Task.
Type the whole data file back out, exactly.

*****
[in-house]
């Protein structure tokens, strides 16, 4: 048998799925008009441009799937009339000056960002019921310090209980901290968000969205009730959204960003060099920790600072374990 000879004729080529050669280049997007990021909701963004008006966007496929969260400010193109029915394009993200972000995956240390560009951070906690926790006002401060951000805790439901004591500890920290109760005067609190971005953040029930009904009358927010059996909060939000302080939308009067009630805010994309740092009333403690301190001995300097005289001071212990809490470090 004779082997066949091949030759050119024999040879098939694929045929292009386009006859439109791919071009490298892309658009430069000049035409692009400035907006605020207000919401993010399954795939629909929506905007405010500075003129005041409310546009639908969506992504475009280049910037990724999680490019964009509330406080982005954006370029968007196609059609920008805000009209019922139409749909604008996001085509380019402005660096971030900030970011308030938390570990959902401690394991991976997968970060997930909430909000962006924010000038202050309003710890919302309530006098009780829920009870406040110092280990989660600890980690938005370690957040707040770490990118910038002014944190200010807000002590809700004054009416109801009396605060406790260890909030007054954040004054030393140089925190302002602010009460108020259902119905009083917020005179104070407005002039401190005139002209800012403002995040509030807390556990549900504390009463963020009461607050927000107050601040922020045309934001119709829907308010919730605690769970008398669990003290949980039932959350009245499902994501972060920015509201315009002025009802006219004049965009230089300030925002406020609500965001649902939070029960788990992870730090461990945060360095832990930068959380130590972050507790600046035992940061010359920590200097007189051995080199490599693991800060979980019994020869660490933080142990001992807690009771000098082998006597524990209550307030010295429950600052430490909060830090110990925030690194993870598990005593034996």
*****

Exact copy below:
[in-house]
């Protein structure tokens, strides 16, 4: 048998799925008009441009799937009339000056960002019921310090209980901290968000969205009730959204960003060099920790600072374990 000879004729080529050669280049997007990021909701963004008006966007496929969260400010193109029915394009993200972000995956240390560009951070906690926790006002401060951000805790439901004591500890920290109760005067609190971005953040029930009904009358927010059996909060939000302080939308009067009630805010994309740092009333403690301190001995300097005289001071212990809490470090 004779082997066949091949030759050119024999040879098939694929045929292009386009006859439109791919071009490298892309658009430069000049035409692009400035907006605020207000919401993010399954795939629909929506905007405010500075003129005041409310546009639908969506992504475009280049910037990724999680490019964009509330406080982005954006370029968007196609059609920008805000009209019922139409749909604008996001085509380019402005660096971030900030970011308030938390570990959902401690394991991976997968970060997930909430909000962006924010000038202050309003710890919302309530006098009780829920009870406040110092280990989660600890980690938005370690957040707040770490990118910038002014944190200010807000002590809700004054009416109801009396605060406790260890909030007054954040004054030393140089925190302002602010009460108020259902119905009083917020005179104070407005002039401190005139002209800012403002995040509030807390556990549900504390009463963020009461607050927000107050601040922020045309934001119709829907308010919730605690769970008398669990003290949980039932959350009245499902994501972060920015509201315009002025009802006219004049965009230089300030925002406020609500965001649902939070029960788990992870730090461990945060360095832990930068959380130590972050507790600046035992940061010359920590200097007189051995080199490599693991800060979980019994020869660490933080142990001992807690009771000098082998006597524990209550307030010295429950600052430490909060830090110990925030690194993870598990005593034996």